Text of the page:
That’s a sustainability problem for Kellogg, the maker of Rice Krispies cereal. Because the company doesn’t buy directly from farmers, it is working with organizations including Field to Market, the Cool Farm Alliance, and the International Rice Research Institute to encourage sustainable rice-growing practices.
Kellogg chief sustainability officer Amy Senter tells C&EN that the best ways to reduce greenhouse gas emissions vary depending on each region’s current farming practices. In Egypt, she says, “many farmers rely on rapid flood irrigation rather than more efficient irrigation methods.” The company and its partners implemented a training program to introduce practices that reduce methane emissions. They also brought in a new rice variety with better productivity and a shorter growing cycle.
Another Kellogg program, in Italy and Spain, is research focused, Senter says. Local farmers get help using the Cool Farm tool to model their greenhouse gas emissions. They are conducting trials with new growing techniques that reduce emissions by returning rice straw to the fields and shortening the amount of time fields spend underwater.
As sustainable agriculture initiatives spread, the amount of data collected will become massive. Field to Market’s newest Fieldprint tool will track irrigation efficiency and soil erosion, for example.
And Campbell is working with a data start-up to bring in additional data sets. “We can map out an outline of each tomato field and from that access weather history and soil type,” Sonke says. The hope is that more information can help with farm- or field-specific recommendations to improve the quality of tomatoes—and the price Campbell will pay for them.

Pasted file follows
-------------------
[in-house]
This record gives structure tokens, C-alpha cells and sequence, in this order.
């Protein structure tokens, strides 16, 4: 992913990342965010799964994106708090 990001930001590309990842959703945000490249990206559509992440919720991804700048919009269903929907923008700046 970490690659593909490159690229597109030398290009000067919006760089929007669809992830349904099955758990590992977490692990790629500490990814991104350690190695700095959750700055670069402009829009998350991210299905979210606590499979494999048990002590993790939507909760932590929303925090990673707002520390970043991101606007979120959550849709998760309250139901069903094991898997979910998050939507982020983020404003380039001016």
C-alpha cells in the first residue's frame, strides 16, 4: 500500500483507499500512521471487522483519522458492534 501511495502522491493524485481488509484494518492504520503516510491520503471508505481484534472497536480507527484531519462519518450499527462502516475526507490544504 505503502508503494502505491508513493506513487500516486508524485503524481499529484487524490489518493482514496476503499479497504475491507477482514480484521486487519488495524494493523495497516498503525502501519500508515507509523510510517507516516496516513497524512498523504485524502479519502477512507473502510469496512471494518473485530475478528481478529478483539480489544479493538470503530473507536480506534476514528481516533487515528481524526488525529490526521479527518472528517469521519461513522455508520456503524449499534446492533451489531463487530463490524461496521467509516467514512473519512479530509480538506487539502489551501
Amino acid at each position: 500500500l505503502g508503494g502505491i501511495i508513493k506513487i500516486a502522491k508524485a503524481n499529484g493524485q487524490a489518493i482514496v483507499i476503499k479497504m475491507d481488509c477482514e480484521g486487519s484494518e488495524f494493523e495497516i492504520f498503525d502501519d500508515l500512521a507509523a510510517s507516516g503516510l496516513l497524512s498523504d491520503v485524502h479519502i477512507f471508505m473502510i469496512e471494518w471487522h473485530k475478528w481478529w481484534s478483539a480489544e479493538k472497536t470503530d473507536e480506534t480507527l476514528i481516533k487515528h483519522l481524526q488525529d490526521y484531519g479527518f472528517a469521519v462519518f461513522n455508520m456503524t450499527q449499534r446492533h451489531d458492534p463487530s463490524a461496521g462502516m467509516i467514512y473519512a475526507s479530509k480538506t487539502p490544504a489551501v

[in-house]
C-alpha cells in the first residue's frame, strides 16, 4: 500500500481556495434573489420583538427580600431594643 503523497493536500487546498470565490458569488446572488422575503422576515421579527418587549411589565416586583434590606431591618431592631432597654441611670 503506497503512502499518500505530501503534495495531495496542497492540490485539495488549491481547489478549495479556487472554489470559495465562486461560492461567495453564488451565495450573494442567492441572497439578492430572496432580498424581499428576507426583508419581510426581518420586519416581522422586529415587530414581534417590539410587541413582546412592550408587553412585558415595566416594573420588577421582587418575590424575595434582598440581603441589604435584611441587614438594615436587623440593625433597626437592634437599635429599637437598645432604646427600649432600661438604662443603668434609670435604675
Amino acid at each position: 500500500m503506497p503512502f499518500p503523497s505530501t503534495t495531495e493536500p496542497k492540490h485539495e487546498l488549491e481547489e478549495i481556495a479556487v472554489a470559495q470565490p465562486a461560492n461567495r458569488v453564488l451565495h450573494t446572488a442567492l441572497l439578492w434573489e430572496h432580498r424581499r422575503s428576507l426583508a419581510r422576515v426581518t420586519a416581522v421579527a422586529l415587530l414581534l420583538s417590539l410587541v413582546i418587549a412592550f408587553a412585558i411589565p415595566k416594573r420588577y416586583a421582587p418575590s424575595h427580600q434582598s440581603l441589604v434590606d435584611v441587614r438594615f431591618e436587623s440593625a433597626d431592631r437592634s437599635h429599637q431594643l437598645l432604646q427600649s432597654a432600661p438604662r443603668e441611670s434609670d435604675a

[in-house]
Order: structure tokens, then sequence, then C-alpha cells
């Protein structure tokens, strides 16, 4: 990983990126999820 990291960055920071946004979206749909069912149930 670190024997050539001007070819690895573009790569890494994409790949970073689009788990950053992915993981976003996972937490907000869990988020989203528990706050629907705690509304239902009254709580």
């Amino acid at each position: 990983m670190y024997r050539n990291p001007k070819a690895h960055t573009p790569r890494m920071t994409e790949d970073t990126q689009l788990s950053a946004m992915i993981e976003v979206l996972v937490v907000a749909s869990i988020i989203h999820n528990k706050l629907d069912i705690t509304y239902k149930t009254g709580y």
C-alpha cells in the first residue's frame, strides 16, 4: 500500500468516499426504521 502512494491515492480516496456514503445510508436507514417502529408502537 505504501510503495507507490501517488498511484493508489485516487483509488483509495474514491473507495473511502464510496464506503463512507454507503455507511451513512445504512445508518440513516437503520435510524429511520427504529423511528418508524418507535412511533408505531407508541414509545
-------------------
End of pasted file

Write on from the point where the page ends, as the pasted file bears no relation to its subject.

Tools that can take in all the available data and return specific farm-management recommendations are not here yet, cautions Rod Snyder, president of Field to Market. “The data have to have value. That’s the only way this will ultimately be useful to producers.”
Farmers who try sustainable agriculture programs may find it takes 3 to 5 years to see notable and consistent improvement in factors like water use or input costs, experts tell C&EN. Oat and wheat farmers, General Mills’ Lynch says, will notice better performance particularly during periods of difficult weather.
Neameyer is pleased that General Mills is helping farmers assess soil health strategies. He stresses that the programs are valuable not because farmers are doing something wrong but because “we want to go from good to better. Everyone is very confident we’re doing the right thing for the soil.”